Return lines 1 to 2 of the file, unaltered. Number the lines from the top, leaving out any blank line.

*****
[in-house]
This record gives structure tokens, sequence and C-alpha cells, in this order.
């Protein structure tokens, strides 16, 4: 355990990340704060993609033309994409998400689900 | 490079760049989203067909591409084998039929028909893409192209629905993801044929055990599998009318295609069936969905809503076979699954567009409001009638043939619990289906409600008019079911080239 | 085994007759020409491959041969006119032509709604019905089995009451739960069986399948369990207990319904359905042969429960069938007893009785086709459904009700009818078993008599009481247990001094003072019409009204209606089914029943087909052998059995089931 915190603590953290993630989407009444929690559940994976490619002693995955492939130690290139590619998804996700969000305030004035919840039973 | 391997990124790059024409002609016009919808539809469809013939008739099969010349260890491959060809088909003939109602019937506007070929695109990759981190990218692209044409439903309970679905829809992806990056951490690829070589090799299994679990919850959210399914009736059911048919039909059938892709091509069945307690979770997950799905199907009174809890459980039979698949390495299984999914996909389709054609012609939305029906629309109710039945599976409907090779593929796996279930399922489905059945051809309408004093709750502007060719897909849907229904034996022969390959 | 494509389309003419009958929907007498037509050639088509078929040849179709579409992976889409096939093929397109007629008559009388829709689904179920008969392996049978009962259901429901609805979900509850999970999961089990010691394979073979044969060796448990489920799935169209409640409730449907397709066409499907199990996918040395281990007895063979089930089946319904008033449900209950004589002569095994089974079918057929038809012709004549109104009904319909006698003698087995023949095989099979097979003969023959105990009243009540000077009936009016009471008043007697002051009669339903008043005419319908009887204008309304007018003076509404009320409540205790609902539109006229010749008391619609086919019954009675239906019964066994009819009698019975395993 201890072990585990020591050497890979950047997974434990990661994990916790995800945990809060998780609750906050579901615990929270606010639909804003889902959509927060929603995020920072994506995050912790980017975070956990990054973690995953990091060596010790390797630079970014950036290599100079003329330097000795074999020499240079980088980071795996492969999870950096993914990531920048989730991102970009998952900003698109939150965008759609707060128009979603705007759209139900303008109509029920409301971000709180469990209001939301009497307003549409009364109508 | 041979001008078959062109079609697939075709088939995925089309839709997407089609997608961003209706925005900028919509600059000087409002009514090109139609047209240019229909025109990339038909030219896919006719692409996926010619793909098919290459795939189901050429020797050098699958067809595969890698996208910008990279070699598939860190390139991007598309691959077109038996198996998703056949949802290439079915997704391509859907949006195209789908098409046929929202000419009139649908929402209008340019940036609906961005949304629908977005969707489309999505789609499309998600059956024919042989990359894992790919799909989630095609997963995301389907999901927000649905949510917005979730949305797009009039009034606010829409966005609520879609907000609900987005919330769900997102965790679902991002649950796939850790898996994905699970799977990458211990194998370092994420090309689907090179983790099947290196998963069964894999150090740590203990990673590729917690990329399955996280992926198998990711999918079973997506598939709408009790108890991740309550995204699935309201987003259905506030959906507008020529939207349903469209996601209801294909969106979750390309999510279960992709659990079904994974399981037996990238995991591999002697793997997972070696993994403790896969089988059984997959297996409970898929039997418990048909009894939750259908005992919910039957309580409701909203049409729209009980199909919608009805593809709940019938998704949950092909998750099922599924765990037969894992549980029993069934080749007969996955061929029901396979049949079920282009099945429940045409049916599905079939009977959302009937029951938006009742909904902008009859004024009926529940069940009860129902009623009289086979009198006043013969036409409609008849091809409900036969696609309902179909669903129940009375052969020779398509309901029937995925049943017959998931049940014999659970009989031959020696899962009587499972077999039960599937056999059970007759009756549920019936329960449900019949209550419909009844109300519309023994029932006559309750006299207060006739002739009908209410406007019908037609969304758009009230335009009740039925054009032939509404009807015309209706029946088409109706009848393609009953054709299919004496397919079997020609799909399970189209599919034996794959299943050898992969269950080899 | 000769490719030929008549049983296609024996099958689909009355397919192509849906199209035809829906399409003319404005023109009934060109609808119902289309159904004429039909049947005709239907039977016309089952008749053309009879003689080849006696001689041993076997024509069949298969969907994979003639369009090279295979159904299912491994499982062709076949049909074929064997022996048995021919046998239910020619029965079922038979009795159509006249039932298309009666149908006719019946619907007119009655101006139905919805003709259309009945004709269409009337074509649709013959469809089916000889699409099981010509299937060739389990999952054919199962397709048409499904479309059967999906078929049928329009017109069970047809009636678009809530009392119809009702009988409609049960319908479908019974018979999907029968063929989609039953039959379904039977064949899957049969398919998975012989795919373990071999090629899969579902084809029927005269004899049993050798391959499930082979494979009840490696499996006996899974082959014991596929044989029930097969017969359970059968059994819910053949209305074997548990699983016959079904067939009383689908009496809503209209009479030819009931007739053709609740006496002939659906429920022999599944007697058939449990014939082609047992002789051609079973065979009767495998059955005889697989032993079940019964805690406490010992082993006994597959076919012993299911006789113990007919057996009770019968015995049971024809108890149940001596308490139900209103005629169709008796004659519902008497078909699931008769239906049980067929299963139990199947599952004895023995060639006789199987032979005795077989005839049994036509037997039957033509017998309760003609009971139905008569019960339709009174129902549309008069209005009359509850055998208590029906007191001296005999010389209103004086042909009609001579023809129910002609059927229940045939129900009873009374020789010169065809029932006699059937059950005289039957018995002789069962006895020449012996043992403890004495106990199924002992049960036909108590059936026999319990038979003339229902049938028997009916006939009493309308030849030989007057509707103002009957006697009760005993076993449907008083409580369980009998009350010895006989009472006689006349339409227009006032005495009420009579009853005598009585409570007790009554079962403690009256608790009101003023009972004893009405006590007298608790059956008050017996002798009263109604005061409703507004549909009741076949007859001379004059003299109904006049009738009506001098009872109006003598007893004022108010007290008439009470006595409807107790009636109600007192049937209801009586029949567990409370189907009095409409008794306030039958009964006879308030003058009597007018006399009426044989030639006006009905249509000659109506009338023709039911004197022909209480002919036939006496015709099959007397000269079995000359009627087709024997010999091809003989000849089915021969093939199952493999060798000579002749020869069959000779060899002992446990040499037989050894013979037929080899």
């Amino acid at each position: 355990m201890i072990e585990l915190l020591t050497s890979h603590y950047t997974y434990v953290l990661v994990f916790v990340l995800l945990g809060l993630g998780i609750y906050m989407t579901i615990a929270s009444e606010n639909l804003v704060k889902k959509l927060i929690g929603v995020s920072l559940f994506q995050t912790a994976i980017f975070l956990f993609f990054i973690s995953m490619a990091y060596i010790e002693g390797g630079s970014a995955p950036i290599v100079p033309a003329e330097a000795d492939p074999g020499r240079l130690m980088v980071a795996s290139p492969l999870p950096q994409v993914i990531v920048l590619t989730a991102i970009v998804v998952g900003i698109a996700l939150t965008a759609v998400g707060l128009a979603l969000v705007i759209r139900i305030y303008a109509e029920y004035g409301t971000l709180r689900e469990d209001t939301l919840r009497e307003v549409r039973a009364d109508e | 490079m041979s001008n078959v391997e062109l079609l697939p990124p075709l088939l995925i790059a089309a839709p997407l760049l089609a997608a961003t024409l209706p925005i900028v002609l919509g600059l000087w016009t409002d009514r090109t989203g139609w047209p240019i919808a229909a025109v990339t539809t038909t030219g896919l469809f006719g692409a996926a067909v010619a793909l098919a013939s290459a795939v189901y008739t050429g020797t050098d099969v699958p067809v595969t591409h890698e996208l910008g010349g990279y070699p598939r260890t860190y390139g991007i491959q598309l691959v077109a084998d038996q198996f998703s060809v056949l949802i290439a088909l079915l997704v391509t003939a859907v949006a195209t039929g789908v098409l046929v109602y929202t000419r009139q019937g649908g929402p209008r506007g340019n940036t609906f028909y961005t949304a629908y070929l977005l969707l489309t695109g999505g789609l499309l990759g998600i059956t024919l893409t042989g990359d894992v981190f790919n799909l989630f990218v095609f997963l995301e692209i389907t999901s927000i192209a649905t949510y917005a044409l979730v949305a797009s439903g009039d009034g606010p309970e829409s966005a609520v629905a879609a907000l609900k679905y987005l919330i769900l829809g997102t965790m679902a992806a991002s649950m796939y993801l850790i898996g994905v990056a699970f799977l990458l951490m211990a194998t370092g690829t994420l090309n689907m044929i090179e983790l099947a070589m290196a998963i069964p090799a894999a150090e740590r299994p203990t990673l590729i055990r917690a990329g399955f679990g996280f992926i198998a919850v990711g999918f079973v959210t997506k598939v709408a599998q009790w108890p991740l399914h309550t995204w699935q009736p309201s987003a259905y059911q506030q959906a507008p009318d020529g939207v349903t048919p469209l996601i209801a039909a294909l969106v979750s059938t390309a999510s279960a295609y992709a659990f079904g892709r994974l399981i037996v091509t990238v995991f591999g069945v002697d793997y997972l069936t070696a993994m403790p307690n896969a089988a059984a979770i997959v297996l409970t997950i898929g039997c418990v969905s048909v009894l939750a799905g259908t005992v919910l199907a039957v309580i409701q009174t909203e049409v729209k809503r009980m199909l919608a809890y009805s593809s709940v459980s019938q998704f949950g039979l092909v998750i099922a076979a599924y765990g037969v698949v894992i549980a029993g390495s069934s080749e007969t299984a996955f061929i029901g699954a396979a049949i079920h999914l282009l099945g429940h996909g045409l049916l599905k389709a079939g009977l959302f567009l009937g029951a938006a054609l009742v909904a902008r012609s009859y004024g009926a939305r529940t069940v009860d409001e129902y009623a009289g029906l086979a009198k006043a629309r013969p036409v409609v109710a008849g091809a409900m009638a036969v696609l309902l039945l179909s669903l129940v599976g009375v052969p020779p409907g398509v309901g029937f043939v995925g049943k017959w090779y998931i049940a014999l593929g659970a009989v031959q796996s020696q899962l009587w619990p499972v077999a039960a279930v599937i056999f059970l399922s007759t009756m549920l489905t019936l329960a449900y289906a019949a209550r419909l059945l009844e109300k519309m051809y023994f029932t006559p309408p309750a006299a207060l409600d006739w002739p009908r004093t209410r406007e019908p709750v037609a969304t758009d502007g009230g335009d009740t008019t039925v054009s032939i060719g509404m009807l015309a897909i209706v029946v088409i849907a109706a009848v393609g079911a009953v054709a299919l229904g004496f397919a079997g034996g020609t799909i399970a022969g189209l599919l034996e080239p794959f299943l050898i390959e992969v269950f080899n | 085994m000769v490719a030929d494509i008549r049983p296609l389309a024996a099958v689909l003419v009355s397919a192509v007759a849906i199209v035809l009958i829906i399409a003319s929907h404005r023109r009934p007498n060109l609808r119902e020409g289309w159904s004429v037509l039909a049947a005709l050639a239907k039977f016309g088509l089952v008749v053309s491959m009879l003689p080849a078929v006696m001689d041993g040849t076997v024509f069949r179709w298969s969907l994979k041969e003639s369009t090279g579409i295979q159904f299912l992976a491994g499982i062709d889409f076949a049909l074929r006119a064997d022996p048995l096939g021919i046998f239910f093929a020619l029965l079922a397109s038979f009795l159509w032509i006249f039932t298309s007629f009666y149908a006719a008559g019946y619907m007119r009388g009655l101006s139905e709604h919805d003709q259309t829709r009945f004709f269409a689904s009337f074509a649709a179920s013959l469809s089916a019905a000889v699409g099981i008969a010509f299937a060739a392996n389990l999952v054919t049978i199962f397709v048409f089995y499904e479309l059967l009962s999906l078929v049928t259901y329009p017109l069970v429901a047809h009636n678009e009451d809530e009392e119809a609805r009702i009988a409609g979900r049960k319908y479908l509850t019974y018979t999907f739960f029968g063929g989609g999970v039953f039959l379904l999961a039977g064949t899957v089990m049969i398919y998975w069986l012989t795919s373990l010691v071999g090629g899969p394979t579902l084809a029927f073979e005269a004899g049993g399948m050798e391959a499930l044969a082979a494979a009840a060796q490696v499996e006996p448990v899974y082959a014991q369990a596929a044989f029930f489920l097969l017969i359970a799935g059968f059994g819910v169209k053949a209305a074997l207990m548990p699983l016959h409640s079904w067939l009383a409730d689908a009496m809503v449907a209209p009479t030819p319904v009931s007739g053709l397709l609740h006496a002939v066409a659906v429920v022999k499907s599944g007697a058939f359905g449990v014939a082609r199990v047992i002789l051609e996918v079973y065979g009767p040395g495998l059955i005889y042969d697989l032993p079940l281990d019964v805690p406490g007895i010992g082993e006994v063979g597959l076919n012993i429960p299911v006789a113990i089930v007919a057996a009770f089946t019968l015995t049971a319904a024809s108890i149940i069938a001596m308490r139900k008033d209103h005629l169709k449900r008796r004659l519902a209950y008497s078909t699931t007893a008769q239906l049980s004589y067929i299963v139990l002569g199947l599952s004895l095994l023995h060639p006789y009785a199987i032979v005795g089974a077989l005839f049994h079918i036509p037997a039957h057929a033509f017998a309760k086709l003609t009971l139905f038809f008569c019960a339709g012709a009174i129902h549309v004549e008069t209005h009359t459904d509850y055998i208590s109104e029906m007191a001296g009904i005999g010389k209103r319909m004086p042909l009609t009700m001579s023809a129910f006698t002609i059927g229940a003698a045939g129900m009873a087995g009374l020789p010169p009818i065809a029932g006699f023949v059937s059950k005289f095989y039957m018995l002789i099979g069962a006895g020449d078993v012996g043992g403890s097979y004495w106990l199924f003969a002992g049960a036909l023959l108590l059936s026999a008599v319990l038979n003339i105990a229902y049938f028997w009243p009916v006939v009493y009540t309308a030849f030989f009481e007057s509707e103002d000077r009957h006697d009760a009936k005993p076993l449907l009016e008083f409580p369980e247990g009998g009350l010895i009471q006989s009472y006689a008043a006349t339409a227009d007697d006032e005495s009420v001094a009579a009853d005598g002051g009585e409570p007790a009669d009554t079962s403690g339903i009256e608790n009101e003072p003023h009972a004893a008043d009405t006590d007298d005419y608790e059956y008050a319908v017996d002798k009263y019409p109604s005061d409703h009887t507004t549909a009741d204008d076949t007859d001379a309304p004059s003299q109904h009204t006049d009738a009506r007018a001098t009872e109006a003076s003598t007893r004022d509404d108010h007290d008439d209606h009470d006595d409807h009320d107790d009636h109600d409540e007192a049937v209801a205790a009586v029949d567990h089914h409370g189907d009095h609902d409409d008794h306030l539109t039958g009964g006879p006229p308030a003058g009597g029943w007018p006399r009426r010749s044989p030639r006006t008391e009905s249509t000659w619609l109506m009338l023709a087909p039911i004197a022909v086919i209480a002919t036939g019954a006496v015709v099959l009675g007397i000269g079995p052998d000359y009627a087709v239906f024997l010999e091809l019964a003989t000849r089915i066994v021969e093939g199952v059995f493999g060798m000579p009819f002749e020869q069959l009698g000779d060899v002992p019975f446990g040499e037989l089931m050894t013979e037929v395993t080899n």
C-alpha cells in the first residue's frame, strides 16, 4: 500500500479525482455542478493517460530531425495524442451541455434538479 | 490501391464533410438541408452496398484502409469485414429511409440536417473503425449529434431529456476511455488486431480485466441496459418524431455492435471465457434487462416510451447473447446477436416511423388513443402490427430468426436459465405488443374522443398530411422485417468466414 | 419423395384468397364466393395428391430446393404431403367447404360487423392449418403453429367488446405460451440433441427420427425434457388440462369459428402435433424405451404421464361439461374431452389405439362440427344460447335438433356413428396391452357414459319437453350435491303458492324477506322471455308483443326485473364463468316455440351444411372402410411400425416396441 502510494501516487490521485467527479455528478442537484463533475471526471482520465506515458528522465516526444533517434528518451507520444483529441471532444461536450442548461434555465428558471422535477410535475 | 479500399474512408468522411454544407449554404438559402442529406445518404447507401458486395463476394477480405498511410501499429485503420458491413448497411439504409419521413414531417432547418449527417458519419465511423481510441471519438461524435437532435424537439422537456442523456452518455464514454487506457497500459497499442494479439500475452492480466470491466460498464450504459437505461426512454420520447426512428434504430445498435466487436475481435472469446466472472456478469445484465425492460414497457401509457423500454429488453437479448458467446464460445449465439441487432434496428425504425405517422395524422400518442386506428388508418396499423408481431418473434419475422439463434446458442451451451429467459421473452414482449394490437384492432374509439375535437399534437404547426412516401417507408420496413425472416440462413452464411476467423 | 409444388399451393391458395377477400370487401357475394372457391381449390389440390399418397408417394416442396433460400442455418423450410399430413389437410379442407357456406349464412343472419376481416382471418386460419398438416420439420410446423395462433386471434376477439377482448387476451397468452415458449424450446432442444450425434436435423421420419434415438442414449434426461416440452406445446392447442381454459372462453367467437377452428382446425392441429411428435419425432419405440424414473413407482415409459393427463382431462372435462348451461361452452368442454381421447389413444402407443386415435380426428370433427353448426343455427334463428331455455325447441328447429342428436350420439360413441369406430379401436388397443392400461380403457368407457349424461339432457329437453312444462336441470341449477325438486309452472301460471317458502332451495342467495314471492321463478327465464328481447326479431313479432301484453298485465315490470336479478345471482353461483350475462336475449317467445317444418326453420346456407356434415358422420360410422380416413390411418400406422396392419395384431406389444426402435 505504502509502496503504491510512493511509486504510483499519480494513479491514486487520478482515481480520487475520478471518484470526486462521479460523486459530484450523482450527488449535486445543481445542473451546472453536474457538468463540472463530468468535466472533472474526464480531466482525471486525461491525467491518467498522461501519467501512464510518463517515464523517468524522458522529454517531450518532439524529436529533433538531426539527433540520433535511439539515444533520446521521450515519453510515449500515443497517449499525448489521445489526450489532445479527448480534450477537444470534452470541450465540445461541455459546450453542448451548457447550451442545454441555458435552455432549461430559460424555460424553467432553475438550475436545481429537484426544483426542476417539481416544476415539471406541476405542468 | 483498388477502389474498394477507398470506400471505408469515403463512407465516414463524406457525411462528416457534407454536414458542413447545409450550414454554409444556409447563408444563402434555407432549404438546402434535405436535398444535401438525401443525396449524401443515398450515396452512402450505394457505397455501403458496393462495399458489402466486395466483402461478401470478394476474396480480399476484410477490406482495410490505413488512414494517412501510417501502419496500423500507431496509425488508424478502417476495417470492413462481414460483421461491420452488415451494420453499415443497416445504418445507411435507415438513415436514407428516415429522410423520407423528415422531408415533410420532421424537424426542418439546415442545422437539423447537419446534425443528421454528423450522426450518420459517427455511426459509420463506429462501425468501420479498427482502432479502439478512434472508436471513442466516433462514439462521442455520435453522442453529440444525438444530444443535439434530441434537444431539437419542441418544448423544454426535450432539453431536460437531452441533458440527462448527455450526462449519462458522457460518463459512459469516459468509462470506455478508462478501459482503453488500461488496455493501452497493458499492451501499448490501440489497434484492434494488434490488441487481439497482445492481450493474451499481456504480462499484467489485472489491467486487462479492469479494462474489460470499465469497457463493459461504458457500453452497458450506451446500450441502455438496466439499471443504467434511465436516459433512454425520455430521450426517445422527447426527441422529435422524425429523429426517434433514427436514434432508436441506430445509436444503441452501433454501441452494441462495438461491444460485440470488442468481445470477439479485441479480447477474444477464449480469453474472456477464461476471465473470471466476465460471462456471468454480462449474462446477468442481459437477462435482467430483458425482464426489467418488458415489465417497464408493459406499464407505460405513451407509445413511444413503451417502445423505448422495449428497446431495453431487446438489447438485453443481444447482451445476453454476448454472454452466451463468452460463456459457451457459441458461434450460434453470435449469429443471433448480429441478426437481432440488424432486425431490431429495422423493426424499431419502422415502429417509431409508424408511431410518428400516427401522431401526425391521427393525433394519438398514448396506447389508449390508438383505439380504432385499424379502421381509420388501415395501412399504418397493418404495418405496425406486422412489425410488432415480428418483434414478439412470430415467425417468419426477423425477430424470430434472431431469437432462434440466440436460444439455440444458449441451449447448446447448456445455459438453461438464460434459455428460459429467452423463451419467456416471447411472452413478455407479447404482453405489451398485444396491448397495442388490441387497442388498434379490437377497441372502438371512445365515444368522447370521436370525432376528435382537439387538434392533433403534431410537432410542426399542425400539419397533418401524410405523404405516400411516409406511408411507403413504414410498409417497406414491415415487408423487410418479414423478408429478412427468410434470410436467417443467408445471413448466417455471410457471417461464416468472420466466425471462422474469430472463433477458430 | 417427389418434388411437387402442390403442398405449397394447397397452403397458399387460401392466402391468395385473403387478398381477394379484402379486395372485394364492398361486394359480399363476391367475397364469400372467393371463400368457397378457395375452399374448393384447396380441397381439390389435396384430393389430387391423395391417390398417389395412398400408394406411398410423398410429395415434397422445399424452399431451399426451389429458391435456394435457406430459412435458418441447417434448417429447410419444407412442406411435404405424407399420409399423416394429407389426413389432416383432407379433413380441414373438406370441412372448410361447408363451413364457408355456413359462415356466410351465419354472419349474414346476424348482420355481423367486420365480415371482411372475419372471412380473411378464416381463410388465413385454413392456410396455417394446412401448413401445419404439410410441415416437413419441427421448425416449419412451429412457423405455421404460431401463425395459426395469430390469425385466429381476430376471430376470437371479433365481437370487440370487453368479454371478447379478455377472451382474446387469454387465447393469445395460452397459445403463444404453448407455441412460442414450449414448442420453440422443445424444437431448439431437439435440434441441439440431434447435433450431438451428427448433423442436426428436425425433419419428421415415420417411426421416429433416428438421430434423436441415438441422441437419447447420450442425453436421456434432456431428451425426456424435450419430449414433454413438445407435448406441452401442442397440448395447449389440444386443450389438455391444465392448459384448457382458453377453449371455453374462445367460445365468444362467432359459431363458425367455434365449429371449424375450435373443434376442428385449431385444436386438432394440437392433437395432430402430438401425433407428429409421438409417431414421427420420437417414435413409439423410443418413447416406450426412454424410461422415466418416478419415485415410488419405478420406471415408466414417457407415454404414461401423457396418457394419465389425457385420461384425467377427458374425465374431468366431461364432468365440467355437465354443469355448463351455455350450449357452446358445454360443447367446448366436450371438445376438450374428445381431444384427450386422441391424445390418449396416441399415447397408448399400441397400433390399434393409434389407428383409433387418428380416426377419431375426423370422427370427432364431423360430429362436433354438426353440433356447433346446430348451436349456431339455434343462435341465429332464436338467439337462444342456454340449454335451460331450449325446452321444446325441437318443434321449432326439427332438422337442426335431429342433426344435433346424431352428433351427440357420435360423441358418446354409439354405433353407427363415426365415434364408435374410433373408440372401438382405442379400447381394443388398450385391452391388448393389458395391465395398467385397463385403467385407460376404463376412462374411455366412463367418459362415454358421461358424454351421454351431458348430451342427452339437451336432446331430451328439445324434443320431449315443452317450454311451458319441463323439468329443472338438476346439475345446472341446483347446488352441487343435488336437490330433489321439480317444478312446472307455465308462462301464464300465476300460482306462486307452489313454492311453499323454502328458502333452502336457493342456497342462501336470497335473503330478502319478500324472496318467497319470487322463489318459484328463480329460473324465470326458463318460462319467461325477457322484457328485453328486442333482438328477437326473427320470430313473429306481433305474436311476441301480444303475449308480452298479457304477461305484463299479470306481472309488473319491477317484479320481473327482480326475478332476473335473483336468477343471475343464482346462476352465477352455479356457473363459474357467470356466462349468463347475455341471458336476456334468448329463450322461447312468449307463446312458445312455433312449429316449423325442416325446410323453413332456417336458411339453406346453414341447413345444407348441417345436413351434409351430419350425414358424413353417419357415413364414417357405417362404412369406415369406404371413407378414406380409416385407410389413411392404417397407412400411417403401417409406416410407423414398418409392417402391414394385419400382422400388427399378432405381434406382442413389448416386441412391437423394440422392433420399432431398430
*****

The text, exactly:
[in-house]
This record gives structure tokens, sequence and C-alpha cells, in this order.